If you don’t have that kind of KPI readily available, introduce it. It will make managing projects or products so much easier.
Trust the team on pulling you in
It’s understandable that you are worried about the team getting stuck, or the team losing themselves in gold-plating. But remember: Software Engineers are usually highly trained professionals, and should be treated like any other professional out there. If your team in general has a problem with over-engineering, then that is an issue to tackle. Similarily, if the team has a hard time realizing that they are stuck and your help, you should solve the root problem instead of treating the symptoms. Otherwise, trust the team to pull you in if things are unclear. Make yourself available and make it clear how and when to reach you, and trust the engineers to ask you when they need help, not the other way round.
Don’t pass on the pressure
Depending on your business, you probably have stakeholders - customers, managers higher up the chain and so on - pushing you for updates all the time. Turning around and pushing the development team in turn is the obvious, albeit lazy solution. Remember, as a product or project manager, it is your job to handle the stakeholders, not the engineer’s - not even by proxy. Instead of pushing your engineers, you need to stand your ground and tell them that they will be updated as soon as something important changes - not earlier. Remember, Engineers are not getting faster by being asked all the time - they are getting slower!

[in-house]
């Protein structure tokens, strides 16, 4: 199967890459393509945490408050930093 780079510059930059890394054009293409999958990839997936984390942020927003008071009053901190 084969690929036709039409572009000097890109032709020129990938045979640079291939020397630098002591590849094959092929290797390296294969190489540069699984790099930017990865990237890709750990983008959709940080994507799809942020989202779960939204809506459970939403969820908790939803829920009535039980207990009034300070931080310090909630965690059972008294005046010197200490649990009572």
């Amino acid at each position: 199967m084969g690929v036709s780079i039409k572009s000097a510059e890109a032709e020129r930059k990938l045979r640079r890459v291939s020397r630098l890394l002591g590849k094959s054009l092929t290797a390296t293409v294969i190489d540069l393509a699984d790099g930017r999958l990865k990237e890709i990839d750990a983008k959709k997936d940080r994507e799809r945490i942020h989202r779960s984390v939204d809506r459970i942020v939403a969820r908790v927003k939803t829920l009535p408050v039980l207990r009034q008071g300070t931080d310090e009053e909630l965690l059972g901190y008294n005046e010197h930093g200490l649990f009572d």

Use existing feedback cycles to control scope
It is not uncommon for misunderstandings to happen during development, so that the final product looks different to what you had in mind. And unlike the other cases, the developers might not even notice that they are not on track, so you can’t trust them to pull you in on that matter. Many agile processes have built-in feedback mechanisms to update you on the scope - you might hear about the current scope during the daily standup, or demo - but that might not be enough. In this case, you should find a convention that works for you and the team, so that you get the feedback you need with minimal interference.
Here are two approaches I have seen working:
- Add a “Review” step to your process, where the developer shows what he has to you, so you can check if the scope is met. In the context of Scrum, this can replace the demo.
- For individual features, you can be upfront about it: “This feature has a few edge cases that are hard to get right, so please involve me as soon as you get to the specifics”. Then trust the team to pull you in if needed.
There are many reasons why you might need a status update from the team - but in most cases, you should consult your KPIs or tools first instead of interrupting the team. If you don’t have those in place, invest in getting them. For everything else, find a convention that works for the engineers and you alike.